Understanding the Passive Activity Loss Rules

KPM Tax Update header link to blog.

12 Oct Understanding the Passive Activity Loss Rules

Are you wondering if the passive activity loss rules affect business ventures you are engaged in or might engage in?

If the ventures are passive activities, the passive activity loss rules prevent you from deducting expenses that are generated by them in excess of their income. You cannot deduct the excess expenses (losses) against earned income or against other nonpassive income. Nonpassive income for this purpose includes interest, dividends, annuities, royalties, gains, and losses from most property dispositions, and income from certain oil and gas property interests. So, you cannot deduct passive losses against those income items either.

Any losses that you cannot use are not lost. Instead, they are carried forward, indefinitely, to tax years in which your passive activities generate enough income to absorb the losses. To the extent your passive losses from an activity are not used up in this way, you will be allowed to use them in the tax year in which you dispose of your interest in the activity in a fully taxable transaction or in the tax year you die.

Passive vs. Material

Passive activities are trades, businesses, or income-producing activities in which you do not ‘materially participate.’ The passive activity loss rules also apply to any items passed through to you by partnerships in which you are a partner, or by S corporations in which you are a shareholder. This means that any losses passed through to you by partnerships or S corporations will be treated as passive, unless the activities are not passive for you.

For example, suppose that in addition to your regular professional job, you are a limited partner in a partnership that cleans offices. Or perhaps you are a shareholder in an S corporation that operates a manufacturing business (but you do not participate in the operations).

If you do not materially participate in the partnership or S corporation, those activities are passive. On the other hand, if you ‘materially participate,’ the activities are not passive (except for rental activities, discussed below), and the passive activity rules will not apply to the losses. To materially participate, you must be involved in the operations on a regular, continuous, and substantial basis.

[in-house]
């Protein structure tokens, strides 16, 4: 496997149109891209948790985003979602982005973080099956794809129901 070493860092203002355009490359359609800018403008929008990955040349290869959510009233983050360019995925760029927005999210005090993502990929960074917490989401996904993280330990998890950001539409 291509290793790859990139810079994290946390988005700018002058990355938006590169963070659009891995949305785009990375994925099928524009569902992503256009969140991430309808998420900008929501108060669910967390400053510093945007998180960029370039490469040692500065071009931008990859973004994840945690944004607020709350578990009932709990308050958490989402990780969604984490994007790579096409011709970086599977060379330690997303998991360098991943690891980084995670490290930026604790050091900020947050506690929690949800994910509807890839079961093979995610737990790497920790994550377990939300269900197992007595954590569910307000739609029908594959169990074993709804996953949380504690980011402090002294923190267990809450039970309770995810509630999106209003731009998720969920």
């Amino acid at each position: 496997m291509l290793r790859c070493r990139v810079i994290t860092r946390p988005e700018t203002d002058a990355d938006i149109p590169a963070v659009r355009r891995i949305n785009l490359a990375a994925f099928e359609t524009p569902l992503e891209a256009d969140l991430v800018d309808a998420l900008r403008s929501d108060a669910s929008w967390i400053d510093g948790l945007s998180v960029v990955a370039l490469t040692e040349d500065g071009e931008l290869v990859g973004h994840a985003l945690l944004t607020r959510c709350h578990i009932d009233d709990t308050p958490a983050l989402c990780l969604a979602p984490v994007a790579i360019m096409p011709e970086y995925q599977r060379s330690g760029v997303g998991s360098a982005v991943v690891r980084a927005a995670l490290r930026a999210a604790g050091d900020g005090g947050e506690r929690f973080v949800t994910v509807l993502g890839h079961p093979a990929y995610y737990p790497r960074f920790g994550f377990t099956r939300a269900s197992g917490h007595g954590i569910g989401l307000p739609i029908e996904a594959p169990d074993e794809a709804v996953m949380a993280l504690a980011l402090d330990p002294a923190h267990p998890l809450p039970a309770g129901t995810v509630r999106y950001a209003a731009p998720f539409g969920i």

The IRS uses several tests to establish material participation. Under the most frequently used test, you are treated as materially participating in an activity if you participate in it for more than 500 hours in the tax year. While other tests require fewer hours, all the tests require you to establish how you participated and the amount of time spent. You can establish this by any reasonable means such as contemporaneous appointment books, calendars, time reports, or logs.

Rental Activities

Rental activities are automatically treated as passive, regardless of your participation. This means that, even if you materially participate in them, you cannot deduct the losses against your earned income, interest, dividends, etc. There are two important exceptions:

  • You can deduct up to $25,000 of losses from rental real estate activities (even though they are passive) against earned income, interest, dividends, etc., if you ‘actively participate’ in the activities (requiring less participation than ‘material participation’) and if your adjusted gross income does not exceed specified levels.
  • If you qualify as a ‘real estate professional’ (which requires performing substantial services in real property trades or businesses), your rental real estate activities are not automatically treated as passive. So, losses from those activities can be deducted against earned income, interest, dividends, etc., if you materially participate.

Contact us if you would like to discuss how these rules apply to your business.